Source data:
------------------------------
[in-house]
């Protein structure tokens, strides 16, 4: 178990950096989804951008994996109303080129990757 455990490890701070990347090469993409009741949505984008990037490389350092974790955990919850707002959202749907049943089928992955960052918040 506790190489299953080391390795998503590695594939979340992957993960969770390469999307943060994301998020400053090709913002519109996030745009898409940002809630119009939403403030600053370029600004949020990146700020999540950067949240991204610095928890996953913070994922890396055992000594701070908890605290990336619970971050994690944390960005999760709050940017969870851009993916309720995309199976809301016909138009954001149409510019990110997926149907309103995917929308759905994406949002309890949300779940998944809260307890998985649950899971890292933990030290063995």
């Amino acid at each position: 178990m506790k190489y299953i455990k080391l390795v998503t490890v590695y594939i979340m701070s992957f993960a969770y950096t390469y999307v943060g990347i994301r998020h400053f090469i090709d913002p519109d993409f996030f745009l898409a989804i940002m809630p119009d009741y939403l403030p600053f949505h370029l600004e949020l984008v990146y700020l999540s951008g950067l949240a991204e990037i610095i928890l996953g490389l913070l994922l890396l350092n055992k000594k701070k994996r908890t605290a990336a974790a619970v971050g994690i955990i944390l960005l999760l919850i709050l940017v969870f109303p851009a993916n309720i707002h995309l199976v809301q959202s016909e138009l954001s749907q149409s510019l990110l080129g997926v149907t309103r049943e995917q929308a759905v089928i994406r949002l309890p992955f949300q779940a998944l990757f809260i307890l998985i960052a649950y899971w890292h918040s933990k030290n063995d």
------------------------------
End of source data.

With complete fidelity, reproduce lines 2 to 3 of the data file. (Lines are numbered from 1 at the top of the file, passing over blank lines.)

């Protein structure tokens, strides 16, 4: 178990950096989804951008994996109303080129990757 455990490890701070990347090469993409009741949505984008990037490389350092974790955990919850707002959202749907049943089928992955960052918040 506790190489299953080391390795998503590695594939979340992957993960969770390469999307943060994301998020400053090709913002519109996030745009898409940002809630119009939403403030600053370029600004949020990146700020999540950067949240991204610095928890996953913070994922890396055992000594701070908890605290990336619970971050994690944390960005999760709050940017969870851009993916309720995309199976809301016909138009954001149409510019990110997926149907309103995917929308759905994406949002309890949300779940998944809260307890998985649950899971890292933990030290063995």
């Amino acid at each position: 178990m506790k190489y299953i455990k080391l390795v998503t490890v590695y594939i979340m701070s992957f993960a969770y950096t390469y999307v943060g990347i994301r998020h400053f090469i090709d913002p519109d993409f996030f745009l898409a989804i940002m809630p119009d009741y939403l403030p600053f949505h370029l600004e949020l984008v990146y700020l999540s951008g950067l949240a991204e990037i610095i928890l996953g490389l913070l994922l890396l350092n055992k000594k701070k994996r908890t605290a990336a974790a619970v971050g994690i955990i944390l960005l999760l919850i709050l940017v969870f109303p851009a993916n309720i707002h995309l199976v809301q959202s016909e138009l954001s749907q149409s510019l990110l080129g997926v149907t309103r049943e995917q929308a759905v089928i994406r949002l309890p992955f949300q779940a998944l990757f809260i307890l998985i960052a649950y899971w890292h918040s933990k030290n063995d």